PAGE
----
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Zieve's Syndrome

A syndrome that is characterized by acute metabolic condition that can occur during prolonged alcohol abuse. It was described initially in 1958 by Dr Leslie Zieve for patients with a combination of alcoholic liver disease Hemolytic Anemia and Hypertriglyceridemia. Zieve's syndrome exhibits liver and blood abnormalities caused by heavy alcohol consumption.


This is a condition associated with chronic alcoholism, frequently encountered in hospitalized alcoholics who have suddenly stopped alcohol. The underlying cause is liver delipidization and hemolytic anemia. This is distinct from alcoholic hepatitis which may be present simultaneously or develop later. The syndrome is defined by excessive blood lipoprotein, jaundice and abdominal pain.


Symptoms

Most common symptoms due to long-term history of chronic alcoholism include:

Nausea
Vomiting after heavy drinking
Anorexia
Abdominal pain
Hepatomegaly, enlarged spleen, late cirrhosis
Skin and yellow sclera
Hemolytic Anemia, Hemoglobinuria (hemoglobin is excreted in urine) and Hemosiderin (insoluble form of storage iron complex) in urine.
Hepatic dysfunction, Jaundice, Hyperlipidemia and reversible hemolytic anemia after alcohol abuse are prominent symptoms.


Causes of Zieve's Syndrome

Zieve's syndrome is caused by alcoholism due to liver cell damage and various degrees of cholestasis thus causing cancer. Fatty liver production of free fatty acids into blood stream, increased triglycerides that causes hyperlipidemia and increased cholesterol and phospholipid deposition, and damaged red blood cells which become hard and brittle and blocked by splenic sinusoids. In addition, alcoholism induced pancreatitis and vitamin E deficiency is associated with hemolysis.


Diagnosis of Zieve's Syndrome

The diagnosis is based from objective information about alcoholism, and blood test for the abnormalities. It is based on history and the triple disease – jaundice, hemolytic anemia and hyperlipidaemia. For jaundice, moderate and direct bilirubin test is done. Hemolytic anemia is visible in hemoglobinuria and hemosiderin urine. There could be drop in hemoglobin, reticulocytes, bone marrow erythroblastic hyperplasia, and increased erythrocyte fragility and shortened life of red blood cells.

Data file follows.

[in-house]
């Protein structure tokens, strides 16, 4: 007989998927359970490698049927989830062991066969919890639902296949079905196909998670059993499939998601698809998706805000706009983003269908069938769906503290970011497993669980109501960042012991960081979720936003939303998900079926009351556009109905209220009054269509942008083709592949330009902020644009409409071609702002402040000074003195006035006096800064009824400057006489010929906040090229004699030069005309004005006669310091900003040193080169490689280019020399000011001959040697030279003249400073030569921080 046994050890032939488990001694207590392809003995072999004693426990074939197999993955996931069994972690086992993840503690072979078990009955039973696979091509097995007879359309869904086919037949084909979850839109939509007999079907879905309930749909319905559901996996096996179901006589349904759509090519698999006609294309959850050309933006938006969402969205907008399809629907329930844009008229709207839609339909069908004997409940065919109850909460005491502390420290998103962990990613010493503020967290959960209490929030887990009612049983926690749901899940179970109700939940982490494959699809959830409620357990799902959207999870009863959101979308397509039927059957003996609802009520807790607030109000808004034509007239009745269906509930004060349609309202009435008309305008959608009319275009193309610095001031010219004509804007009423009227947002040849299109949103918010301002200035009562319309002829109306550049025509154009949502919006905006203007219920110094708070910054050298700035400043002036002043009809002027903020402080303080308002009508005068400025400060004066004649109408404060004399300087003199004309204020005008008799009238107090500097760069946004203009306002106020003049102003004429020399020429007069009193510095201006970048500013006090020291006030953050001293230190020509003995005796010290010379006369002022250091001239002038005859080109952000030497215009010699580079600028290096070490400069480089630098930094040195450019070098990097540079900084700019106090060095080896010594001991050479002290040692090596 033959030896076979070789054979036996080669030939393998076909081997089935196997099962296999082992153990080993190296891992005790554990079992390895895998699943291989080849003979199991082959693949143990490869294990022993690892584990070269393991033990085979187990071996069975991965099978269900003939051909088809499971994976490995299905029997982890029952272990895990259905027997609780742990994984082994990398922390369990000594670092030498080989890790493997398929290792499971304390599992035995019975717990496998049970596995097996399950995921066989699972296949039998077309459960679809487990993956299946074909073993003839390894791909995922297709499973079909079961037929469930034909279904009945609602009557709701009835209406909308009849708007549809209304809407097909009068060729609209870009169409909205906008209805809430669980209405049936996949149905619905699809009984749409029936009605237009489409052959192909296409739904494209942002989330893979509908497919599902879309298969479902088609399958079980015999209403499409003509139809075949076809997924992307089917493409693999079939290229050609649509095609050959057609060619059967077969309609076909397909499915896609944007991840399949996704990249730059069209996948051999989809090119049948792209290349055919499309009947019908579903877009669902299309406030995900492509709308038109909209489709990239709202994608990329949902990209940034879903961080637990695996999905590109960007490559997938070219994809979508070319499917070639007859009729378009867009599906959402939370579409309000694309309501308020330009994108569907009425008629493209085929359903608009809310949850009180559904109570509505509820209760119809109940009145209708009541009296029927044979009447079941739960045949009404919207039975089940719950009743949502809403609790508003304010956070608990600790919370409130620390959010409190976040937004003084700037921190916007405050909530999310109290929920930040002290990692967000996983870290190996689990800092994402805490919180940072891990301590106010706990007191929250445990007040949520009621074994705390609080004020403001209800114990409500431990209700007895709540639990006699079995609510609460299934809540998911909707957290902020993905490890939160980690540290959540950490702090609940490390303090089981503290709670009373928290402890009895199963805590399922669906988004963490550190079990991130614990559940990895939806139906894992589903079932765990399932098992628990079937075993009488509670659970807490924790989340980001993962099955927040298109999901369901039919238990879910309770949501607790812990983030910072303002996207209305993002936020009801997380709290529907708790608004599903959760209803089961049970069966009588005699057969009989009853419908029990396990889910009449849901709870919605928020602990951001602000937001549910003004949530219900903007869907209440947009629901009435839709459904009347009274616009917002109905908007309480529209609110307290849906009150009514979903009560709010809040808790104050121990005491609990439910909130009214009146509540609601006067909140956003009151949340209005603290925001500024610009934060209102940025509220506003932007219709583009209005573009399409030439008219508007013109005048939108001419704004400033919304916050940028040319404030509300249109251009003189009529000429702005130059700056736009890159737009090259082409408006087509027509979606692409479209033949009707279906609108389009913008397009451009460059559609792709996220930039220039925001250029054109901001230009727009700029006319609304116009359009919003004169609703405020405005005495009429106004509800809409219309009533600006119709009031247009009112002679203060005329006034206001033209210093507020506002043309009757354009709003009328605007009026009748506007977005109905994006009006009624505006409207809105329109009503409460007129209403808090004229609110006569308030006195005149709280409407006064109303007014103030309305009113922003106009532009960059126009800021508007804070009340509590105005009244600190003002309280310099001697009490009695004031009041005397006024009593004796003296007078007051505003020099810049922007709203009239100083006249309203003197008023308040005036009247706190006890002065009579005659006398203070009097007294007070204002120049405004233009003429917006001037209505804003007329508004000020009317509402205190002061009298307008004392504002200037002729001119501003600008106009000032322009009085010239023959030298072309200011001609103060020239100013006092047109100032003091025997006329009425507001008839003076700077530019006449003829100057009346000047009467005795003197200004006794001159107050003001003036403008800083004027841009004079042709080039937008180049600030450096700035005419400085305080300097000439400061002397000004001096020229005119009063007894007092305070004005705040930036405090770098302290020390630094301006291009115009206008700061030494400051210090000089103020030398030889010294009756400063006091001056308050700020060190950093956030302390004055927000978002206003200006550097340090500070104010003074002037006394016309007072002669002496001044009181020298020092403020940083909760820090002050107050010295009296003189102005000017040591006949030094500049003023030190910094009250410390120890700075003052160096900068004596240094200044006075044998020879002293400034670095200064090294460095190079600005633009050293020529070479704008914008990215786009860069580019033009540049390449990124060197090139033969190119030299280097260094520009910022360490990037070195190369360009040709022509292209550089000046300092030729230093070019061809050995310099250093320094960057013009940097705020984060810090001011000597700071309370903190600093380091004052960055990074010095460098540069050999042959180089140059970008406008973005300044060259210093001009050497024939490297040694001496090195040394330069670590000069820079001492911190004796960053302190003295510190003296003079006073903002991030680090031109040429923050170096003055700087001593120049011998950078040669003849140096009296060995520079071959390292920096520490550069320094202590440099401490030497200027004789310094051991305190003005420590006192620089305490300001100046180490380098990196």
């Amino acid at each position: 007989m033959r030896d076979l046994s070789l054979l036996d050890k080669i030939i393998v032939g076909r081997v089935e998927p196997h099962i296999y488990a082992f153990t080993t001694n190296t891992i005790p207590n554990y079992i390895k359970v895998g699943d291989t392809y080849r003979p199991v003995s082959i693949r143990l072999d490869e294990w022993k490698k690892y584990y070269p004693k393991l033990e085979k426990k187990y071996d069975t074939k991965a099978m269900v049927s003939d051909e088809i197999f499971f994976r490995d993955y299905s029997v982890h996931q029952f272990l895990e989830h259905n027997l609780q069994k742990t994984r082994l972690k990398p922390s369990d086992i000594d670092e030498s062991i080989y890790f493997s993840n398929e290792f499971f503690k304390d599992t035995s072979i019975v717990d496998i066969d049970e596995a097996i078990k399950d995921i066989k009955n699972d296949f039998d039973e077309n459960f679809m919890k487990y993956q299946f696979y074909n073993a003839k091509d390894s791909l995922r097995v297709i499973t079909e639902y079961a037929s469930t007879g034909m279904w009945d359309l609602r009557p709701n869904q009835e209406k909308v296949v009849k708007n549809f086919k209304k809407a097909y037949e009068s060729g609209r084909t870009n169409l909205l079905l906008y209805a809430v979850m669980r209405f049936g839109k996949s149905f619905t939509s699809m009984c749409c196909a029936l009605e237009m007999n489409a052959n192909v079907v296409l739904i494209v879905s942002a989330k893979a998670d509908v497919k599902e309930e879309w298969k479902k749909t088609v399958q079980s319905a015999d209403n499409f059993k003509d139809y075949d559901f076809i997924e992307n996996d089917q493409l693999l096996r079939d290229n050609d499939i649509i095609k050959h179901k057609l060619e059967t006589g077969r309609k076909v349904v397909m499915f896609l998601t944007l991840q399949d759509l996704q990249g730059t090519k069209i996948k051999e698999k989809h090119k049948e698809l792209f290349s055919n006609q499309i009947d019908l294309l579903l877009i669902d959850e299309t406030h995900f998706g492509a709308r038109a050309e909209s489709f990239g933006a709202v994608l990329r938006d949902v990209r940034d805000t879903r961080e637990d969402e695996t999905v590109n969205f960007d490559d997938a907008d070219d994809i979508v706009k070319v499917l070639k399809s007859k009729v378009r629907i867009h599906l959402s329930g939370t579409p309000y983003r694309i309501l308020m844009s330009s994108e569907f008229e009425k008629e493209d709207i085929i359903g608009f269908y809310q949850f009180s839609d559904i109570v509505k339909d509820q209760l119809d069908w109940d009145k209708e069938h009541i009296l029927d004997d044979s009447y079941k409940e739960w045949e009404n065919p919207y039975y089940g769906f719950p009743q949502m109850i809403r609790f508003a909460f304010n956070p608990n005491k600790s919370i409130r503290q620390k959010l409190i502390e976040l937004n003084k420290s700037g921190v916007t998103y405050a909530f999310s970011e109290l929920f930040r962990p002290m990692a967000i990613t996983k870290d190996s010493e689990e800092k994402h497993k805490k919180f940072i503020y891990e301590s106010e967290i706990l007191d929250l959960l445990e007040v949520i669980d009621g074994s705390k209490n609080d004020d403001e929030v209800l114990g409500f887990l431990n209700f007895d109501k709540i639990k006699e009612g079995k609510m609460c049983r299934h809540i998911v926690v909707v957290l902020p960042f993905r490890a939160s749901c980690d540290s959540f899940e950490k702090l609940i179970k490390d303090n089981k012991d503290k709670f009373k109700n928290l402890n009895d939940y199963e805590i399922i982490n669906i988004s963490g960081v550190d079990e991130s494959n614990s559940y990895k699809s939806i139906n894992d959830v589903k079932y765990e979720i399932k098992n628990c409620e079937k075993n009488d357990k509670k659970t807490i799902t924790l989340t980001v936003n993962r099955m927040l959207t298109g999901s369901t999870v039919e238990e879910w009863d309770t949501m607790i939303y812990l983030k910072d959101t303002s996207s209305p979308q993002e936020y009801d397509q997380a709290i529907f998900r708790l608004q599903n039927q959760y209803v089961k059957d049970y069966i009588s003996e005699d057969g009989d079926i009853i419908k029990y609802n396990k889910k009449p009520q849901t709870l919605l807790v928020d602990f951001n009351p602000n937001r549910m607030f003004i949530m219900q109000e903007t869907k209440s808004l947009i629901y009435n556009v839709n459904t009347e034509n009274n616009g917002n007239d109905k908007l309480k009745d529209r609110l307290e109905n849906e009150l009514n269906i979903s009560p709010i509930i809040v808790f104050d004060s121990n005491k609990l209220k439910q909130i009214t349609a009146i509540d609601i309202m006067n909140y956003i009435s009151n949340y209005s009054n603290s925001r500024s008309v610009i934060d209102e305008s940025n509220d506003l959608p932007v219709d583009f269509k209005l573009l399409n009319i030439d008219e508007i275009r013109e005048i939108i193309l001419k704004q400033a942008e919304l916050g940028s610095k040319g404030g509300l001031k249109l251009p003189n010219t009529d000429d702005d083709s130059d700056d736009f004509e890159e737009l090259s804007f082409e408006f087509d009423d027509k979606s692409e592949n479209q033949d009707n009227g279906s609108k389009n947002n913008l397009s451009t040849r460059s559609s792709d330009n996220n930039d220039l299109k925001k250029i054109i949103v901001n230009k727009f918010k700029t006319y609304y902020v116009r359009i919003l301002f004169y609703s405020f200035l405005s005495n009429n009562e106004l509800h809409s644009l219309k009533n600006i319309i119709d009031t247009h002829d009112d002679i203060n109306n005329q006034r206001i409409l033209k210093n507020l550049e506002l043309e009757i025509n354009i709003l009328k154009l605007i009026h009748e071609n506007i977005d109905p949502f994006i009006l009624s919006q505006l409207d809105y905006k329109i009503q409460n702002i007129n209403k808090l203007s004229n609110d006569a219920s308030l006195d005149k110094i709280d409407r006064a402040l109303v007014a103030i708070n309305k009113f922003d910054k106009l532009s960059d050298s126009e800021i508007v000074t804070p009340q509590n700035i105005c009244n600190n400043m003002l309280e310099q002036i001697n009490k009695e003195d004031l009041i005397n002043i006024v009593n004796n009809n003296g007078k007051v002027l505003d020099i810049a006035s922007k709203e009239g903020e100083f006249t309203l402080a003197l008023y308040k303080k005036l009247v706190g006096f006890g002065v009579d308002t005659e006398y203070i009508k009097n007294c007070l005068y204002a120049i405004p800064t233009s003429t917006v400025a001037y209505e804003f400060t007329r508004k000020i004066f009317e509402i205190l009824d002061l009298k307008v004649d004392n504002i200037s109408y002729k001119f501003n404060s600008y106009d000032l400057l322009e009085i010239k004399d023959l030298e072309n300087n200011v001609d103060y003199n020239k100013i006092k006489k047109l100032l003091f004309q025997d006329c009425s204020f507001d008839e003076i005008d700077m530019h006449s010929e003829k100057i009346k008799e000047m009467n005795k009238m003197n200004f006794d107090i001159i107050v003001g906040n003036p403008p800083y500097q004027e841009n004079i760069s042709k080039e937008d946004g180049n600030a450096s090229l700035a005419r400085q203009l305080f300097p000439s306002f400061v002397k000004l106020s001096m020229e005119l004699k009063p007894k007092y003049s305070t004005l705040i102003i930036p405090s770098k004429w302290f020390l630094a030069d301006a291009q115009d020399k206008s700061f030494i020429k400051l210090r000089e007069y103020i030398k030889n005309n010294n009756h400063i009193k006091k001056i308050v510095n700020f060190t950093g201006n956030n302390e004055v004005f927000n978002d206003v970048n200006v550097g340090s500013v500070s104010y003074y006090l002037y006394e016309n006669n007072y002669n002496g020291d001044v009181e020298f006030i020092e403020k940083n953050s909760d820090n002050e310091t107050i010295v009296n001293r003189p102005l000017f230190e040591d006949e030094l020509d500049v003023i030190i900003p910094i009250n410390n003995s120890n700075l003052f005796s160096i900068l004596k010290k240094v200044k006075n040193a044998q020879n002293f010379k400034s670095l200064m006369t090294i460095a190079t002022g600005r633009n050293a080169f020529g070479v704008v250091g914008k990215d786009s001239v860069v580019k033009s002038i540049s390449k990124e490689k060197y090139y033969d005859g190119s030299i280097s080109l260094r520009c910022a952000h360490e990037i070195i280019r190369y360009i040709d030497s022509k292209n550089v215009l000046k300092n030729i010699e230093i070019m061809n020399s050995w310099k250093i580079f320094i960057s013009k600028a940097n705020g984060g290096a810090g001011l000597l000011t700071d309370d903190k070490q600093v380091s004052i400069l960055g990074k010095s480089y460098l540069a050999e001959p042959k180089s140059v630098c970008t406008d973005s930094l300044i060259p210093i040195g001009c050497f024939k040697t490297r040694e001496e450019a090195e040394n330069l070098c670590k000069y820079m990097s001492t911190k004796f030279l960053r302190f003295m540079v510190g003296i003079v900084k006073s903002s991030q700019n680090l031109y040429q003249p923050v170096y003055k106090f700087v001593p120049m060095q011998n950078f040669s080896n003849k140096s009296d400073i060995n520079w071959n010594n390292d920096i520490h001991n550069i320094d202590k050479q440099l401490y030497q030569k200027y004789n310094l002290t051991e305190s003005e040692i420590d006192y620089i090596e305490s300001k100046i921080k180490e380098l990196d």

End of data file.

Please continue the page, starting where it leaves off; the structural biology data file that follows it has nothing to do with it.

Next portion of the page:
Hyperlipidemia is detected by increase in cholesterol, triglycerides and phospholipids. Diagnostic tests include hemoglobin, bone marrow examination, blood lipids including cholesterol, phospholipids, triglycerides, serum bilirubin, alkaline phosphatase, and liver function test and liver biopsy. Ultrasonography is done to reveal the syndrome. There could be rapid serum level rise after alcohol withdrawal in patients with denial of drinking.


Treatment

Temperance for two to three weeks is essential for symptoms to disappear. A diet high in sugar-protein, vitamins and hepatoprotective drug is necessary. In addition to jaundice, treatment for high blood cholesterol and hemolytic anemia are essential. Basic therapy includes bed rest, adequate food intake, hydration and vitamin supplementation. The patient usually recovers from the symptoms very quickly, but the disease can recur if alcohol abuse persists.


High Triglyceride

Triglycerides are vital to various cells functions and determine the amount of reserve energy that our body can offer. Triglycerides come from food and are also produced by the body. High blood triglyceride or hypertriglyceridemia is a lipid disorder. High triglyceride levels are usually accompanied by high total blood cholesterol levels. Blood triglyceride levels are indicative of a person's susceptibility to various diseases such as hypertension, heart attack, cardiovascular disease and atherosclerosis. High levels of triglycerides increase the risk of diabetes and pancreatitis. Blood triglyceride levels of around 150 200 mg/dL are considered normal. While high triglyceride levels are those above 200 mg/dL, those having triglyceride levels greater than 499 mg/dL are at high risk. High triglyceride levels also put a person at increased risk of thrombosis.